Relationship between hemoglobin levels and vancomycin clearance in patients with sepsis

  • Masayuki Chuma
  • Makoto MakishimaEmail author
  • Toru Imai
  • Naohiro Tochikura
  • Shinichiro Suzuki
  • Tsukasa Kuwana
  • Nami Sawada
  • So Iwabuchi
  • Masao Sekimoto
  • Takahiro Nakayama
  • Takako Sakaue
  • Norikazu Kikuchi
  • Yoshikazu Yoshida
  • Kosaku Kinoshita
Pharmacokinetics and Disposition



It is important to accurately estimate accurate vancomycin (VCM) clearance (CLvcm) for appropriate VCM dosing in the treatment of patients with sepsis. However, the pathophysiology of sepsis can make CLvcm prediction less accurate. Clearance of hydrophilic antibiotics is disturbed by organ dysfunction, and hemoglobin levels are negatively correlated with sequential organ function assessment scores. We investigated whether hemoglobin levels are associated with CLvcm in sepsis patients.


We performed a retrospective cohort study of patients treated with VCM in the Emergency and Critical Care Center of Nihon University Itabashi Hospital between 2005 and 2015. We enrolled 72 patients after exclusion of patients who received renal replacement therapy or surgery, had a change in hemoglobin levels more than 2 g/dL or received an erythrocyte infusion during the interval between initial VCM administration and measurement of initial trough levels, had a serum baseline creatinine level of ≥ 2 mg/dL, or were under 18 years old.


Enrolled patients consisted of 13 non-sepsis patients and 59 sepsis patients. In sepsis patients, although CLvcm was correlated with CrCl in HGB ≥ 9 group as well as in non-sepsis patients, its correlation was not observed in HGB < 9 group. Hemoglobin levels were correlated with CLvcm in sepsis patients but not in non-sepsis patient. Multiple linear regression analysis also indicated that lower CLvcm was associated with lower hemoglobin and CrCl.


Lower hemoglobin levels influence a relationship between CLvcm and CrCl in sepsis patients. We propose that VCM dosing should be adjusted for hemoglobin levels in sepsis patients.


Sepsis Hemoglobin Vancomycin clearance Therapeutic drug monitoring 



The authors thank Dr. Kazutaka Oda of Kumamoto University Hospital and Ms. Mizuho Asada of Medical Hospital, Tokyo Medical and Dental University for the helpful advice on the pharmacokinetic analysis and Dr. Andrew I. Shulman for the editorial assistance. This study was presented in part at the 66th meeting of the West Japan Branch of the Japanese Society of Chemotherapy on November 17, 2018, at Kagoshima, Japan, and Masayuki Chuma received the 13th Incentive Award in the Category of Clinical Research Conferred by the Director of the West Japan Branch of the Japanese Society of Chemotherapy. This work was supported by funds from Nihon University School of Medicine.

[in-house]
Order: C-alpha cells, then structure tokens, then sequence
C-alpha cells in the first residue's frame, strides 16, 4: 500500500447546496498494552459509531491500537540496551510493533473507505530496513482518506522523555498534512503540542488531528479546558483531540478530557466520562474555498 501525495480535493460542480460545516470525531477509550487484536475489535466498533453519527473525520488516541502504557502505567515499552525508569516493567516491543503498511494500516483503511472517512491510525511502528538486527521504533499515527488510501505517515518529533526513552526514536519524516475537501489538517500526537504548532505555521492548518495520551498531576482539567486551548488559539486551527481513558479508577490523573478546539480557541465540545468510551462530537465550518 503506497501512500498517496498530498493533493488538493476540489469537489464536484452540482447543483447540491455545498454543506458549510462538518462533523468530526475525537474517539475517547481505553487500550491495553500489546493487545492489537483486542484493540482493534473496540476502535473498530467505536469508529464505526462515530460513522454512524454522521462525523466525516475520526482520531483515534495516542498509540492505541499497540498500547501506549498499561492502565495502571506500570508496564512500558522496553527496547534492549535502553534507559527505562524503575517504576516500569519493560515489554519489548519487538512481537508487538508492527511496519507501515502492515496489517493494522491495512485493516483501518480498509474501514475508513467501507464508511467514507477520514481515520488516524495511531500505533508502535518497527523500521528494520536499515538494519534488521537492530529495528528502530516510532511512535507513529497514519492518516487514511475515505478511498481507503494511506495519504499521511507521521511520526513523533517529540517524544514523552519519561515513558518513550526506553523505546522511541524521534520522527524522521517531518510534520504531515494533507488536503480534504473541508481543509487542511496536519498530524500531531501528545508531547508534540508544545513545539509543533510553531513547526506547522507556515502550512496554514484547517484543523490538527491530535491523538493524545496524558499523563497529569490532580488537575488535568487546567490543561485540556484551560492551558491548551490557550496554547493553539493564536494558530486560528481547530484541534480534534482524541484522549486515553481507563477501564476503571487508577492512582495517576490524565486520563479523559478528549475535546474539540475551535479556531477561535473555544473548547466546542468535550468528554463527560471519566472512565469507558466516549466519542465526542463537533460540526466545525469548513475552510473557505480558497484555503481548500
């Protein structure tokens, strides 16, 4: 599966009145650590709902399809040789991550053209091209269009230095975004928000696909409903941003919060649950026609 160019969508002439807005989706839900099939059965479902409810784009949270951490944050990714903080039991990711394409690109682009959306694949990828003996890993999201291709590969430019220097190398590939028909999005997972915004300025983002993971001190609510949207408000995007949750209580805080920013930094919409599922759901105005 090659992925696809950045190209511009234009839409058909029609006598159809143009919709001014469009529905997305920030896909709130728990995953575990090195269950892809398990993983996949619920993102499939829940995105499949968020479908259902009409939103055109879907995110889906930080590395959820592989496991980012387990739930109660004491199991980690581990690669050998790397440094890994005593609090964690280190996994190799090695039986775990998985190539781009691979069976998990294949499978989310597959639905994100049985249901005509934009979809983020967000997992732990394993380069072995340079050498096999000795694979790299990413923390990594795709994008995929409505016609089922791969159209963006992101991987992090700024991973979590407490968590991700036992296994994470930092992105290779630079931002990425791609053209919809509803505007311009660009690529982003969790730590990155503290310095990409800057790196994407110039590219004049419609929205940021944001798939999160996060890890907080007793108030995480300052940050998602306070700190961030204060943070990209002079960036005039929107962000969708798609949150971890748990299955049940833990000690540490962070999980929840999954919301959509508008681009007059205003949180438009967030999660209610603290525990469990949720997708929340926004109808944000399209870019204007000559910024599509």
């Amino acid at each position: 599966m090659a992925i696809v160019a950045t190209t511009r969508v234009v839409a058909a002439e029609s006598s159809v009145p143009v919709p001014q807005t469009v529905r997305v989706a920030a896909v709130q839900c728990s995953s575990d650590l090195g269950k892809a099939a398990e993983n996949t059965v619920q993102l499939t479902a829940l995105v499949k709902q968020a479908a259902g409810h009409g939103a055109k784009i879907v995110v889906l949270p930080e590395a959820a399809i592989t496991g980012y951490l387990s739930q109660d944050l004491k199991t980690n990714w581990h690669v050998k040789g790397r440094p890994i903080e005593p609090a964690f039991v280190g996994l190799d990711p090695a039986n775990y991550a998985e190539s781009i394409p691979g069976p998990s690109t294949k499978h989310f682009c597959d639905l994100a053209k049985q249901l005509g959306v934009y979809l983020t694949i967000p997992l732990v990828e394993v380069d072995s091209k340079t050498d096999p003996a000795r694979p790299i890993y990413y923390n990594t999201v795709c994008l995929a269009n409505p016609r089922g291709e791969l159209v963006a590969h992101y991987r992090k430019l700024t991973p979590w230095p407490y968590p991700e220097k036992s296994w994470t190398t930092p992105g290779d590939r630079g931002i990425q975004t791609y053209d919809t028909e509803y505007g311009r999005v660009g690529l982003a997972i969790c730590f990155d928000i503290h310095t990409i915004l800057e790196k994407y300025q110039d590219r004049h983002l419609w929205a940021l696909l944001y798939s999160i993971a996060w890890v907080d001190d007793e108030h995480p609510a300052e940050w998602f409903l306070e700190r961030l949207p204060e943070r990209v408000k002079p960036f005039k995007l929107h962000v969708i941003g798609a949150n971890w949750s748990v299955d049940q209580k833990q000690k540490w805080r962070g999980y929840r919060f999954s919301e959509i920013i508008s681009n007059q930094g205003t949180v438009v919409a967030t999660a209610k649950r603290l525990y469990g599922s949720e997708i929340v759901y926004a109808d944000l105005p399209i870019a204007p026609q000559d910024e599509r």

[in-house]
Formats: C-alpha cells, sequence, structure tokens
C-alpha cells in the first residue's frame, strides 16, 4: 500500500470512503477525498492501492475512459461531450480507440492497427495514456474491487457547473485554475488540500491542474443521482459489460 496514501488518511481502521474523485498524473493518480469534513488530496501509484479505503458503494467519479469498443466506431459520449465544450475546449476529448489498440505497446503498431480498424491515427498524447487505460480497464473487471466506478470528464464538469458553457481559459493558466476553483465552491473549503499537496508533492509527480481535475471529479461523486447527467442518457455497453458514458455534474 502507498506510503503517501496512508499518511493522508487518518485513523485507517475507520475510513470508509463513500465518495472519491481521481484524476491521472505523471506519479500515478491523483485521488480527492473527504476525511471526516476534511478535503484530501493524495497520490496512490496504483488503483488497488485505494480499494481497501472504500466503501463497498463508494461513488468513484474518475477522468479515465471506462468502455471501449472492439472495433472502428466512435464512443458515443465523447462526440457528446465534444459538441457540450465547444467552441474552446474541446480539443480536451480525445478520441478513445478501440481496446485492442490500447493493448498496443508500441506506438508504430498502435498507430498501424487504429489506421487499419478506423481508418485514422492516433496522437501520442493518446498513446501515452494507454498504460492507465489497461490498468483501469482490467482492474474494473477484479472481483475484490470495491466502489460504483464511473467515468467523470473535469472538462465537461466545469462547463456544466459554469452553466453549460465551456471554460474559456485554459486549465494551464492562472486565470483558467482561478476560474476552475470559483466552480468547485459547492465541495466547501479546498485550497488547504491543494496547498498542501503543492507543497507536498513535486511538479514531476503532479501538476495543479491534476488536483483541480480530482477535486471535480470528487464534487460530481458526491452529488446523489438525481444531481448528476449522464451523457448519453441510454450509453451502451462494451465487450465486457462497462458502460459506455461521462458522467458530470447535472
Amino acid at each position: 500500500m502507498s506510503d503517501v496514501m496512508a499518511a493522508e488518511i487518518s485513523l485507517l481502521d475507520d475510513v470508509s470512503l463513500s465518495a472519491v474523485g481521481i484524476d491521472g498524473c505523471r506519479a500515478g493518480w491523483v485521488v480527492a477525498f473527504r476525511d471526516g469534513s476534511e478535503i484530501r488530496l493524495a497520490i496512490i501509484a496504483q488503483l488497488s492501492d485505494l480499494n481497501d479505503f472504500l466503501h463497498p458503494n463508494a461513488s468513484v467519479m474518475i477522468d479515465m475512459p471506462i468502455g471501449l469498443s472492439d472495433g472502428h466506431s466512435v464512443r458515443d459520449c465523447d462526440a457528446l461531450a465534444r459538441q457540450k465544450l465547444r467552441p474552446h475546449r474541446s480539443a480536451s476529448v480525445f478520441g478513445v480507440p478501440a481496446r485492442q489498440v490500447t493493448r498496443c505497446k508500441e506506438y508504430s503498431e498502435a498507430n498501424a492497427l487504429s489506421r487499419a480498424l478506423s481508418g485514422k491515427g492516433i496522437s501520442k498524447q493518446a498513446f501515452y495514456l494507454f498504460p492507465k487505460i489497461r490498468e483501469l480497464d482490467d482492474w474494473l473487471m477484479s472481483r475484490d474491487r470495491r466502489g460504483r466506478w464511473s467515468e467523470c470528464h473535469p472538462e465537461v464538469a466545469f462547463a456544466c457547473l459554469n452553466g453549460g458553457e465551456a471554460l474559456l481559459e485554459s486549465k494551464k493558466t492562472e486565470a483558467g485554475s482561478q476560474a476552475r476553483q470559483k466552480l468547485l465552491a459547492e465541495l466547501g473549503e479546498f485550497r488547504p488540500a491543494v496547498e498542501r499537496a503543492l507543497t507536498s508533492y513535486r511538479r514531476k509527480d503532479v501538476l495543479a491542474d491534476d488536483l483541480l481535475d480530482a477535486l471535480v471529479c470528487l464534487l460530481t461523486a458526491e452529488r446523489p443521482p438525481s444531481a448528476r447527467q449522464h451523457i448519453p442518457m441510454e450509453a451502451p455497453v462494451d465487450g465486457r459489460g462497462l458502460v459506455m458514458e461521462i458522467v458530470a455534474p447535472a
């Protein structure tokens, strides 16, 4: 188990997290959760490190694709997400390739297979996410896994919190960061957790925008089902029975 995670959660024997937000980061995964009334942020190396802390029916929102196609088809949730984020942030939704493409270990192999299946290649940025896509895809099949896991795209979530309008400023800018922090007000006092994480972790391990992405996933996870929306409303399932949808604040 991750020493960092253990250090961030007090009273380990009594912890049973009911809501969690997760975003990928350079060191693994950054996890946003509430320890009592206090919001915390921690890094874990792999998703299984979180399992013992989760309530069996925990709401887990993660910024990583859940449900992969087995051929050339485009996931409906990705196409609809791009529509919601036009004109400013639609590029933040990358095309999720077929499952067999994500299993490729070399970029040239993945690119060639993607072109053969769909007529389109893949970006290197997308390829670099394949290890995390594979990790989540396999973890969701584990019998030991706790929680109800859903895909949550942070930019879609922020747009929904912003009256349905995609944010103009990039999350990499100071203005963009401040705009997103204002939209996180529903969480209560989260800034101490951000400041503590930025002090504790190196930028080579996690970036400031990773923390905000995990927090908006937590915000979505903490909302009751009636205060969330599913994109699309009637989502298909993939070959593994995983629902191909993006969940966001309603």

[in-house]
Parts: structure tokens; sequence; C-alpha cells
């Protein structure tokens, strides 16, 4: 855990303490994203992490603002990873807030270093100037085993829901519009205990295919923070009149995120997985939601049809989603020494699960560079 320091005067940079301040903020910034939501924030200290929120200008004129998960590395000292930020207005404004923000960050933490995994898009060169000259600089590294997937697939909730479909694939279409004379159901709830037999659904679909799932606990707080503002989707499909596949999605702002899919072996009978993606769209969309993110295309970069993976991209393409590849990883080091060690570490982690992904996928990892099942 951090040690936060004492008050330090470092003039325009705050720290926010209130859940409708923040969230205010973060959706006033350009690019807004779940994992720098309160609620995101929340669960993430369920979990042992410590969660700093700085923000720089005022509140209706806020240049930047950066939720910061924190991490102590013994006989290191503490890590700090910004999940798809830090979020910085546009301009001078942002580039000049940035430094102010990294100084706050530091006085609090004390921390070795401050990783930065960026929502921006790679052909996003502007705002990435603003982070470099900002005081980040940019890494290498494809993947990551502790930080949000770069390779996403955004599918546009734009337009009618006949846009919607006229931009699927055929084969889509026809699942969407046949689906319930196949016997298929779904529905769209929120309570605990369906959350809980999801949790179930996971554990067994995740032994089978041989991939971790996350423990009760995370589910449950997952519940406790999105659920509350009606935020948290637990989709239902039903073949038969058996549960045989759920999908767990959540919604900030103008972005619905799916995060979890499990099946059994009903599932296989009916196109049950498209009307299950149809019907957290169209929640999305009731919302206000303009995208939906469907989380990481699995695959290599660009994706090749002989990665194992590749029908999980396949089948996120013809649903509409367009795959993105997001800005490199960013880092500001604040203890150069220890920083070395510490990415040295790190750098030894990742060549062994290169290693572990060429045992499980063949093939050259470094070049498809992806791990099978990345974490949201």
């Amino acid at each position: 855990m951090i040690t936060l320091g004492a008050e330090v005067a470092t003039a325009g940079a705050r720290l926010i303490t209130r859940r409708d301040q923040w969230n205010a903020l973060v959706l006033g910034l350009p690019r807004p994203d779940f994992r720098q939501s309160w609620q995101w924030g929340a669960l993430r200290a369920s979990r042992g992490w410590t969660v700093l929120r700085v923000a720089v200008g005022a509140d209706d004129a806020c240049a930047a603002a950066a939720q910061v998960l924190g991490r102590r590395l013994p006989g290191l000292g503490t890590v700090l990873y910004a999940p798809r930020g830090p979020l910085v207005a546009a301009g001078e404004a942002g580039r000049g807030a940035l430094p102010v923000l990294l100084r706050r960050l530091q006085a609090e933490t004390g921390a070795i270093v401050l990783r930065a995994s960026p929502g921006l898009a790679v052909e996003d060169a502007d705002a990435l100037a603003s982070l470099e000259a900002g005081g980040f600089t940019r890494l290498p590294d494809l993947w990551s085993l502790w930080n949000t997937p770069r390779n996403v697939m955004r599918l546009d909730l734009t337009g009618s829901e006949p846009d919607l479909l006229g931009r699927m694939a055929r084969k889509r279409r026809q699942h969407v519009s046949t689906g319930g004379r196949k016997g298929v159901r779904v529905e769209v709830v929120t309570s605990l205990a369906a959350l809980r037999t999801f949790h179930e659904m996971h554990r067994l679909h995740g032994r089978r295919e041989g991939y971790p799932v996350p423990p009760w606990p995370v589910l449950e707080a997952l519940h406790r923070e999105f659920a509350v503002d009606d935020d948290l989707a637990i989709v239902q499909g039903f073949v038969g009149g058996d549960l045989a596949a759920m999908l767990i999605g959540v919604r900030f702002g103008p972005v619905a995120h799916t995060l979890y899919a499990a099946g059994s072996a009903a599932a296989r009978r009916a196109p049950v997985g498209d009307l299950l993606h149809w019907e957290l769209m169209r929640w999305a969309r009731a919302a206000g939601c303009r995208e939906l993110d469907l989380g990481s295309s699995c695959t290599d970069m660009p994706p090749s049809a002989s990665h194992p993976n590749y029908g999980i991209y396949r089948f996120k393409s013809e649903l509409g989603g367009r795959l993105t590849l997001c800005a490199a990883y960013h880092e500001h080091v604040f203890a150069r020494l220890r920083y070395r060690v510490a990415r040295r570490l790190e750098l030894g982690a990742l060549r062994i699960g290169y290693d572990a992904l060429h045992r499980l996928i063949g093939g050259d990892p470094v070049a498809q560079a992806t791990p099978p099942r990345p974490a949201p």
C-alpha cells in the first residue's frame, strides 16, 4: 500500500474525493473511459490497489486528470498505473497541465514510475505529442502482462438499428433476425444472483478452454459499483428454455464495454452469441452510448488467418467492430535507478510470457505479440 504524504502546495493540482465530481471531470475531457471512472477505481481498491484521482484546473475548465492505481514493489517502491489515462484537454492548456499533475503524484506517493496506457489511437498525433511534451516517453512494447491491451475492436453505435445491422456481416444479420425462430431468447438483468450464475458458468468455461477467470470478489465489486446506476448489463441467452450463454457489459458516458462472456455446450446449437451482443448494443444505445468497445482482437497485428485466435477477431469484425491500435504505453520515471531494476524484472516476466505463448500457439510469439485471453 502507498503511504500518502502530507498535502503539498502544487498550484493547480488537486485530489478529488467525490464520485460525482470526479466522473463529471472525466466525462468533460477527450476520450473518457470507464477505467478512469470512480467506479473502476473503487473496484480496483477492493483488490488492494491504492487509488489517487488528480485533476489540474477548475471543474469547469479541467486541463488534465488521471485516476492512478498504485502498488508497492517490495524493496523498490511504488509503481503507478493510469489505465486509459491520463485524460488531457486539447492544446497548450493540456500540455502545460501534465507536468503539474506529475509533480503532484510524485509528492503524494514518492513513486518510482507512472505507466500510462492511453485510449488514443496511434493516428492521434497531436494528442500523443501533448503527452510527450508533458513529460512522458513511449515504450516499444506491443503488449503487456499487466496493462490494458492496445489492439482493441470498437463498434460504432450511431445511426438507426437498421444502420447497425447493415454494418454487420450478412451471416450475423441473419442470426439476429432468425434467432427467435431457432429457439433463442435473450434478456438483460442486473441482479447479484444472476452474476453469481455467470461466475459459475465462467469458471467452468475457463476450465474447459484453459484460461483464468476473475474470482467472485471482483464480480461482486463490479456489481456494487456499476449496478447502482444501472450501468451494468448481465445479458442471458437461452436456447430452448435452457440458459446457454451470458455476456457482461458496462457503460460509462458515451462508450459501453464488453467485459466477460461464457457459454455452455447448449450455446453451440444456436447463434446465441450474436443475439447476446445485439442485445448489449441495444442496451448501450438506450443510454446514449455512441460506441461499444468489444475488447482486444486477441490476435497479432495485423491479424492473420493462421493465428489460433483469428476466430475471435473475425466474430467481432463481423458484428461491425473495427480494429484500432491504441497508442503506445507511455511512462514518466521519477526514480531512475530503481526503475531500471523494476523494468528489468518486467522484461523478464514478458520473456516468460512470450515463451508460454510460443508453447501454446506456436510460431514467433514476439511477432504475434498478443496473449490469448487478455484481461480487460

Authors’ contribution

All authors contributed to the study design: M.C., S.S., T.K., N.S., S.I., T.S, N.K., and Y.Y. were involved in the data acquisition and analysis; M.C. and M.M. interpreted the data; M.C., M.M., T.I, N.T., T.K., N.S., M.S., T.N., N.K., Y.Y., and K.K. contributed to the drafting of the manuscript; and all authors approved the manuscript for submission.

Compliance with ethical standards

Conflict of interest

The authors declare that they have no conflict of interest.

Supplementary material

228_2019_2661_MOESM1_ESM.pdf (42 kb)
ESM 1 (PDF 41 kb)


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Copyright information

© Springer-Verlag GmbH Germany, part of Springer Nature 2019

Authors and Affiliations

  • Masayuki Chuma
    • 1
    • 2
  • Makoto Makishima
    • 3
    Email author
  • Toru Imai
    • 1
  • Naohiro Tochikura
    • 1
  • Shinichiro Suzuki
    • 1
  • Tsukasa Kuwana
    • 4
  • Nami Sawada
    • 4
  • So Iwabuchi
    • 1
  • Masao Sekimoto
    • 1
  • Takahiro Nakayama
    • 1
  • Takako Sakaue
    • 1
  • Norikazu Kikuchi
    • 5
  • Yoshikazu Yoshida
    • 1
  • Kosaku Kinoshita
    • 4
  1. 1.Department of PharmacyNihon University Itabashi HospitalTokyoJapan
  2. 2.Clinical Trial Center for Developmental TherapeuticsTokushima University HospitalTokushimaJapan
  3. 3.Division of Biochemistry, Department of Biomedical SciencesNihon University School of MedicineTokyoJapan
  4. 4.Division of Emergency and Critical Care Medicine, Department of Acute MedicineNihon University School of MedicineTokyoJapan
  5. 5.Department of PharmacyNihon University HospitalTokyoJapan

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